One of the more challenging parts of the beginning of a semester is figuring out a right schedule so as to prevent a case when each day is spent trying to catch up with the previous one. A graduate student who is also a graduate assistant faces the challenge of being able to balance his time in order to satisfy both his employers and his academic sponsors. It makes no sense to be a stellar employee and then become a poor student. I’ve always wondered how people who do more than one job (and have families, children etc) cope with being graduate students at the same time. Imagine having two young children, two or three jobs, and three classes a semester. But it’s America. Being resilient might just be the most important trait to possess.
I taught the first Foreign Language Yoruba class yesterday. It was mainly introductory, and it lasted an hour. In my experience, the first class is always the most crucial, especially for students hoping to see if the class is worth taking at all or not. The pattern is also always the same: the strange man walks in to a full class of staring students. They’re all silent and wait for him to break the ice. He stands there for a moment, thinks of the first words to say, and then walks back to the blackboard to write out a list of key words that they would need to remember – Yoruba, Nigeria, West Africa, 30 million speakers, Wole Soyinka, Hakeem Olajuwon, Sade Adu, Adewale Akinnuoye Agbaje… – and then returns, by which time the words would come by themselves. “Hi. I’m Nigerian. Last year was my first time in the United States…”. From experience I know that it always helps to be seen first as the outsider.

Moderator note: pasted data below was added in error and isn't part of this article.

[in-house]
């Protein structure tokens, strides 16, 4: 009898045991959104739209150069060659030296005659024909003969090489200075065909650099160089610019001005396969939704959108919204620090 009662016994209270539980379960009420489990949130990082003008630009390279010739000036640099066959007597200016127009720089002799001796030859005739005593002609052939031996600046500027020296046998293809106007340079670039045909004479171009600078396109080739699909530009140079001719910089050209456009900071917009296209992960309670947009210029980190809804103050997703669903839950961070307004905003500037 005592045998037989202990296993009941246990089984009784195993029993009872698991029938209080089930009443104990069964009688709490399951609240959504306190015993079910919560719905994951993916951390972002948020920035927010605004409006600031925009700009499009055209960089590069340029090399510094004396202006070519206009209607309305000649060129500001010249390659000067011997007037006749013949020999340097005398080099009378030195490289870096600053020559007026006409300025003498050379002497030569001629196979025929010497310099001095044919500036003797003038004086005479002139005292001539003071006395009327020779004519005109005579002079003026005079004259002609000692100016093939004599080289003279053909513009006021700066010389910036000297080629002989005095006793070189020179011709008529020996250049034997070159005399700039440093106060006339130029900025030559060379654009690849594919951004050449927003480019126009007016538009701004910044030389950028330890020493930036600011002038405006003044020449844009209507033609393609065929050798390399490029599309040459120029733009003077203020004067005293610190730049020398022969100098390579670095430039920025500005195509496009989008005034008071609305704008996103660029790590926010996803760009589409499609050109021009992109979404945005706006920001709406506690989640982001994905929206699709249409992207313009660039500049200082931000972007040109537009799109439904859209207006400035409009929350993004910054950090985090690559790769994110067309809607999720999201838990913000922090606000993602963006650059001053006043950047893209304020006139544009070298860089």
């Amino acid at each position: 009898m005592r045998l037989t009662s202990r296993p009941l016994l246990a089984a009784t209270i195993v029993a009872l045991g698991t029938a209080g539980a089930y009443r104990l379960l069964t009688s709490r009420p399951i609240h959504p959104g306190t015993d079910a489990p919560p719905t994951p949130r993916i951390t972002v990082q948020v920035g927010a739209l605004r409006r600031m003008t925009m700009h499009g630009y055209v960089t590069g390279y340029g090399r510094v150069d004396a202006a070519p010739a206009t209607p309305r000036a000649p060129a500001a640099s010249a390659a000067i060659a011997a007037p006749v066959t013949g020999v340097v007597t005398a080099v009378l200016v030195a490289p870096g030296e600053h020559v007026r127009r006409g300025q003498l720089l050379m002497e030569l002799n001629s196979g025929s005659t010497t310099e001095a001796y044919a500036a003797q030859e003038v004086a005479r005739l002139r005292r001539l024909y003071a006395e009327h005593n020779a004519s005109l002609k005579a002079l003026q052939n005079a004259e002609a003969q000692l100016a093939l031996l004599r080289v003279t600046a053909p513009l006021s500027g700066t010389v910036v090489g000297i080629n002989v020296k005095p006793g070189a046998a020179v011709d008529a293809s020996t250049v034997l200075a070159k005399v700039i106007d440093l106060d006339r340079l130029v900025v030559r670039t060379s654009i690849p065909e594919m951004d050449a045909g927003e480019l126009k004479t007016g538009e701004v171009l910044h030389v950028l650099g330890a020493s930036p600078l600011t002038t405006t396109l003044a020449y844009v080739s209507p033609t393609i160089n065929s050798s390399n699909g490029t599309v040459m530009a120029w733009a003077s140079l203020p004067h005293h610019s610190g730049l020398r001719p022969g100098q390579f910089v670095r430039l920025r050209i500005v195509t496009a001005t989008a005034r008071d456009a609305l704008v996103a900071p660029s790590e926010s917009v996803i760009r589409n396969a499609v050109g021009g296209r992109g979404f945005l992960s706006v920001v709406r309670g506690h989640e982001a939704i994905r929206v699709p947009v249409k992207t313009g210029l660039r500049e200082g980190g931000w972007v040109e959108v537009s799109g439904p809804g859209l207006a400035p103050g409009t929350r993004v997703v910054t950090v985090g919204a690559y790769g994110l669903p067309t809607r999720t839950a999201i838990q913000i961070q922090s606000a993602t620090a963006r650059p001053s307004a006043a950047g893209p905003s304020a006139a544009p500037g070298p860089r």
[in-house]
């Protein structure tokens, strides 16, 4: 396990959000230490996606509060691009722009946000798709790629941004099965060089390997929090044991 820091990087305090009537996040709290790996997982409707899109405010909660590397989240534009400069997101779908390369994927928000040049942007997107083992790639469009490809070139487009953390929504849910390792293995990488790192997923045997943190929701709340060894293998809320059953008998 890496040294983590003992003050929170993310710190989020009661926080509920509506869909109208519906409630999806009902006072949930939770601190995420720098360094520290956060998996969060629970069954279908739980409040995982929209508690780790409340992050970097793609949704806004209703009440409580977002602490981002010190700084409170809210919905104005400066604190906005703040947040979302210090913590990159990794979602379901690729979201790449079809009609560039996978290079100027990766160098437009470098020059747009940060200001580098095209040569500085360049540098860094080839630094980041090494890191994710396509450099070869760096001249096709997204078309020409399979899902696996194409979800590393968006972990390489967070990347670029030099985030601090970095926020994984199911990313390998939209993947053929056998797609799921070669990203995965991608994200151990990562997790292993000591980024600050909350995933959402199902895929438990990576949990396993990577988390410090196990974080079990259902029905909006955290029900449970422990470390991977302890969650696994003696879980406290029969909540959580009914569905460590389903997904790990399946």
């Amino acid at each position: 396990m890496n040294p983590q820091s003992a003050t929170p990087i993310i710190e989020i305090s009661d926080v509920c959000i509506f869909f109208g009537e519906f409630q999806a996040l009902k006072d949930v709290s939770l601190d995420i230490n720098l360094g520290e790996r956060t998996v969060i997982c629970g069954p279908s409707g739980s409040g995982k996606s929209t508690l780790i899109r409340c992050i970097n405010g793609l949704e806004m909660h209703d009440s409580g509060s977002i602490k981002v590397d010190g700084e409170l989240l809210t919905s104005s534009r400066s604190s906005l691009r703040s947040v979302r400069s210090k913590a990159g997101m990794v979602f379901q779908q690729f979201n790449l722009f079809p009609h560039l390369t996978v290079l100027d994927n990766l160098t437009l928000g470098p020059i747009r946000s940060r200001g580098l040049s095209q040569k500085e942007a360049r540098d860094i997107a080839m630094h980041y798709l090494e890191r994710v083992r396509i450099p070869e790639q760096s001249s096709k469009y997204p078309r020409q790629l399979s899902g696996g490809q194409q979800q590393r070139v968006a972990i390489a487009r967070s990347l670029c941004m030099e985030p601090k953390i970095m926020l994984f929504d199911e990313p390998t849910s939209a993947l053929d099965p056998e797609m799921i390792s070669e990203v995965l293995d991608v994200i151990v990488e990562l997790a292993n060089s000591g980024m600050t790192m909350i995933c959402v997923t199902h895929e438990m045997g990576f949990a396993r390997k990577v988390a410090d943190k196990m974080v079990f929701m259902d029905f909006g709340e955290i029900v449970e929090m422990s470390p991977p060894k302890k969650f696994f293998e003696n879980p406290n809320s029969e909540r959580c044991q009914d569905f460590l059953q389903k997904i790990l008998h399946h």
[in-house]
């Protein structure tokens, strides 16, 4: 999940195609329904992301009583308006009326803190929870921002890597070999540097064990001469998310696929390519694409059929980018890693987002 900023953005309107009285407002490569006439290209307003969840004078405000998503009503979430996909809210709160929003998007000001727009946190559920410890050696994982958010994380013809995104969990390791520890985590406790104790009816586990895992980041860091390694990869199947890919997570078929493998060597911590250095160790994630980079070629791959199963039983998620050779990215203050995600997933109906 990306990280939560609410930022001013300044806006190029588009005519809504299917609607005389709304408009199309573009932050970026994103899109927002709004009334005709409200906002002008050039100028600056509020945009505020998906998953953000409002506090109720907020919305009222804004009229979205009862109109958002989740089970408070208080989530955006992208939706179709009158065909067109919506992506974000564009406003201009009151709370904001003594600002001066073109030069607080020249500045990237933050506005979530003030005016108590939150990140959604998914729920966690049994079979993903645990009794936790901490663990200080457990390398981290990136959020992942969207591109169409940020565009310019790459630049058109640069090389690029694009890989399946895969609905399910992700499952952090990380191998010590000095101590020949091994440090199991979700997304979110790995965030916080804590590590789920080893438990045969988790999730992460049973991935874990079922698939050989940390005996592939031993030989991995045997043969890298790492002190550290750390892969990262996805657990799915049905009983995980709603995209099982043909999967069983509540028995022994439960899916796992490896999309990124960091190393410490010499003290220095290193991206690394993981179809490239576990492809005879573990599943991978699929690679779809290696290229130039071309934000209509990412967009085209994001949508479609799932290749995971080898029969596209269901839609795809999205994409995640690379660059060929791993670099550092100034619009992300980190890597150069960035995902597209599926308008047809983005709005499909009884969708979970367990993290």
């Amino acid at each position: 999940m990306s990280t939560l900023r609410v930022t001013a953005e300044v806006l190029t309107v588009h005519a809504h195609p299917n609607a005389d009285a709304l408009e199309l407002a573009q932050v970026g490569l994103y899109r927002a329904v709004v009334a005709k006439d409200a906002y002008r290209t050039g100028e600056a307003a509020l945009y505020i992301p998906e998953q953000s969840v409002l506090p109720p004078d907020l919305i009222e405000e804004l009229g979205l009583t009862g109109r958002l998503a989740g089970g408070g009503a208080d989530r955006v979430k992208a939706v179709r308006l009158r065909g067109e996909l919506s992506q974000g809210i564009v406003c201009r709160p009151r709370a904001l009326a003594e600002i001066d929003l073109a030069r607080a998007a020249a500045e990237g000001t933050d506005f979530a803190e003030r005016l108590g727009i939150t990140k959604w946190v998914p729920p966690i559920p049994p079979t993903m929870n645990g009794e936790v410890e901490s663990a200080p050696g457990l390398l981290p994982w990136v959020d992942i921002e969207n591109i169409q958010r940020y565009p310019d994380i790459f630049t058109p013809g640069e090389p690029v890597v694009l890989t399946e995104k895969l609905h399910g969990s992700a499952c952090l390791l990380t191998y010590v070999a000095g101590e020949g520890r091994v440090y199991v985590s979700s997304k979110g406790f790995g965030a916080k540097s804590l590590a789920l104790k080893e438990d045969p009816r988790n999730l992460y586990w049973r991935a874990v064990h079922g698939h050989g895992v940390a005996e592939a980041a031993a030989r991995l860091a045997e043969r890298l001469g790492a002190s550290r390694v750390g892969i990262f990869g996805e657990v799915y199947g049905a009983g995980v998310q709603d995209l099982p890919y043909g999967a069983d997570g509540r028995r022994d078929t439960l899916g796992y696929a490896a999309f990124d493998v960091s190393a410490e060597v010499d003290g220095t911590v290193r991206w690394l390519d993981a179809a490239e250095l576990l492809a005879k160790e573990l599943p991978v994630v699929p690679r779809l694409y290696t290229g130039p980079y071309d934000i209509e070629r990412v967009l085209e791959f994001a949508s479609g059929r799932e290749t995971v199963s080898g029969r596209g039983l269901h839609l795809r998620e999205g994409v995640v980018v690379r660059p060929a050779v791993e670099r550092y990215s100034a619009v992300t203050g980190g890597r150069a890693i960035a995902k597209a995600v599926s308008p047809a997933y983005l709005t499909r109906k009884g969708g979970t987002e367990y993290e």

I also attended my first class for the semester yesterday. It’s called “Discourse Analysis”, and I’m looking forward to all I can learn about how to analyse conversations and classify them on the basis of content, use, participants, context and many other variables. In the absence of a new commitment to the International Institute, I’m hoping that my class and work schedules will give me enough time to gain as much as possible knowledge from class interactions in a new course whose content looks promising so far.